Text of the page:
Well, yesterday was another Fourth of July celebration here in the U.S. And tomorrow there will also be lots of patriotic talk in many churches across the land.
By the end of the day on Sunday, many people in the country will have pledged allegiance to the U.S. flag over the three-day weekend.
But that will not be the case for the people at Rainbow Mennonite Church (RMC), at least on Sunday —or for the people in most Mennonite churches across the nation, I assume.
Like the Quakers and other smaller Anabaptists groups, such as the Church of the Brethren, Mennonites are not big on pledges of allegiance.
The sermon at RMC will not be a particularly patriotic one either. I should know, for I am the one who will be preaching.
Our pastor and several others from the congregation will be in Waxahachie, Texas, for the Mennonite USA Western District Conference Annual Assembly. So I will be preaching in place of Pastor Ruth.
The Anabaptists from their beginning in the sixteenth century have generally been opposed to taking oaths. And a pledge of allegiance has often been considered a type of oath.
It was/is different among Southern Baptists. I know because I was a SB church member for twenty years, and also a (part time) SB pastor for eight years, before going to Japan in 1966.
During those years I was involved, in one way or another, in Vacation Bible School activities almost every summer.
It may have been different in other denominations, but in SB churches the daily VBS program started with a procession. All the children and teachers marched into the church auditorium following three older children bearing the American flag, the Christian flag, and the Bible.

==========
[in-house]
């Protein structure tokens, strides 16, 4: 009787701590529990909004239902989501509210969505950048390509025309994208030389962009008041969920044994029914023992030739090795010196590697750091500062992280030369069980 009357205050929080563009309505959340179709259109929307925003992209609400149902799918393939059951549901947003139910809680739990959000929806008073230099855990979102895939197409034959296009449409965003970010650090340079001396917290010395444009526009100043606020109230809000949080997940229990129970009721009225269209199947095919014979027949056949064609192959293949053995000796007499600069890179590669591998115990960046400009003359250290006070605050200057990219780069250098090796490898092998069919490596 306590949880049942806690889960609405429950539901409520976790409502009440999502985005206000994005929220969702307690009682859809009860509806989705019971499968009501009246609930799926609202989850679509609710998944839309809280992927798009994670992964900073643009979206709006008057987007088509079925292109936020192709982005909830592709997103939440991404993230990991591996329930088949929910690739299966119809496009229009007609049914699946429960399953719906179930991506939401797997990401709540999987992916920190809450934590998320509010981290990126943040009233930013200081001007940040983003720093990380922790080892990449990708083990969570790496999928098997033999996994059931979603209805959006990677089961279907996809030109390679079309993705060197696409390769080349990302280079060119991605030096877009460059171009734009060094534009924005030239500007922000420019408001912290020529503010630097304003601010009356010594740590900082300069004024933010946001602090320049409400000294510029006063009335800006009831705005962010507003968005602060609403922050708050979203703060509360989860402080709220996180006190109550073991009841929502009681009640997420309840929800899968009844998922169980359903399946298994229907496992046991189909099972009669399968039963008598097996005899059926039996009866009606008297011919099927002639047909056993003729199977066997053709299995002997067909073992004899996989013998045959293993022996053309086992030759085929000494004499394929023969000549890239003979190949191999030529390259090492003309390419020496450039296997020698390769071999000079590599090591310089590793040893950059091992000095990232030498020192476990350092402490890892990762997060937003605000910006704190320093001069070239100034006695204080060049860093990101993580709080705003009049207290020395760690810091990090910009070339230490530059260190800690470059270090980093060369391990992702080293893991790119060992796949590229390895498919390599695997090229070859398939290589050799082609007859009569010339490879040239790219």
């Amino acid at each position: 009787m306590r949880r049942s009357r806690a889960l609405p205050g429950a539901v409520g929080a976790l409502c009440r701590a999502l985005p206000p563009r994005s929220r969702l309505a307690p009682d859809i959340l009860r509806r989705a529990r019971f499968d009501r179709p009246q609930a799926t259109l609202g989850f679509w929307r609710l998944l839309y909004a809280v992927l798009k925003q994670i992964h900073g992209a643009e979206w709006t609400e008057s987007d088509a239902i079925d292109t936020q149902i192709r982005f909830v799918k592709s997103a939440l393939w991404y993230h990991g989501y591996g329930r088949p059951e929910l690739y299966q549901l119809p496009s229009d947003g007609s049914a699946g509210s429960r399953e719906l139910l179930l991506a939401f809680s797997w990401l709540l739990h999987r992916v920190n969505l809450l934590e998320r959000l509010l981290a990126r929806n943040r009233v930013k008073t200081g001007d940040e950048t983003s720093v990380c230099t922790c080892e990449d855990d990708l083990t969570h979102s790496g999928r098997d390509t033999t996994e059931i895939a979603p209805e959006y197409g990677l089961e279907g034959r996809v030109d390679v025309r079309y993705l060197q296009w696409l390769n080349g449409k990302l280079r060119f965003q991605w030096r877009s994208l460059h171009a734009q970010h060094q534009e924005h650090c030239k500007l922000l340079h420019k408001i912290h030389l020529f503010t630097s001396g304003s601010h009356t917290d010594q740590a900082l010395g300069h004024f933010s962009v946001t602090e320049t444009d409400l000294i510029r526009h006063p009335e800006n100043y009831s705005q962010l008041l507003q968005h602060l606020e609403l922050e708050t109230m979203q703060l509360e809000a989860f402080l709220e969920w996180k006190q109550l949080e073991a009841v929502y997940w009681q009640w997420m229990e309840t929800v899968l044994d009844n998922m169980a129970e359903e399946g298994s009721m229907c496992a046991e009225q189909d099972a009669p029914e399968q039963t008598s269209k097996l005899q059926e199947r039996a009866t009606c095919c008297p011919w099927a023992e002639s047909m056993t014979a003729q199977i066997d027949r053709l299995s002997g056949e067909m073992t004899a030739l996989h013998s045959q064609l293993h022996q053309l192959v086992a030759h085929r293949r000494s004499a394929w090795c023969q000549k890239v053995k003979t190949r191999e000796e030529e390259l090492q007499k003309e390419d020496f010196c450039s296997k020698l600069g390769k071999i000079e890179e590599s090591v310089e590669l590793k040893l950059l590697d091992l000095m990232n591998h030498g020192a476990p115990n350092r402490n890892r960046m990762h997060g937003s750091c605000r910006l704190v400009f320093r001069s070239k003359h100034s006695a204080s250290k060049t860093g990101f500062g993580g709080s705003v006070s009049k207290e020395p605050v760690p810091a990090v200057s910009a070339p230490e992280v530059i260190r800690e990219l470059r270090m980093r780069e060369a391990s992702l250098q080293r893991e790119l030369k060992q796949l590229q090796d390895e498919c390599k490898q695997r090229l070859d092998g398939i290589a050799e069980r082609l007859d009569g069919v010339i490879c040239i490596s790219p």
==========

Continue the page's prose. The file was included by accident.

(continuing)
And then the pledge of allegiance was said—to the American flag, to the Christian flag, and to the Bible, always in that order. Following that, the American flag was placed in front of the church—always on its right, the place of honor, as stipulated by the flag code.
Perhaps there was little problem with pledging the Christian flag—other than it taking second place to the American flag. Of course, there is a problem when the pledge to one flag conflicts with the pledge to the other.
Back in 2004, two Mennonite college professors penned a “Christian Pledge of Allegiance.” From the beginning of the Iraq War the year before, there were reports of children and youth in public schools being pressured to participate in saying the pledge of allegiance to the American flag.
June Alliman Yoder and Nelson Kraybill thought it was important for Christians of all ages to have an alternative statement that expressed allegiance to Jesus Christ. Here is what they came up with:
I pledge allegiance to Jesus Christ,and to God’s kingdom for which he died—one Spirit-led people the world over,indivisible, with love and justice for all.
I had not seen this pledge until a couple of weeks ago, but I like it.
Personally, I haven’t said the pledge of allegiance to the American flag for years. As a Christian I give my allegiance to Jesus, who said that no one can serve two masters (see Matthew 6:24).
But I am convinced that such a stance is not anti-patriotic. In fact, pledging allegiance to Jesus and following his teaching should do more to help the people of the country, and the world, than repeating the words of a pledge.
That’s how I see it. What about you?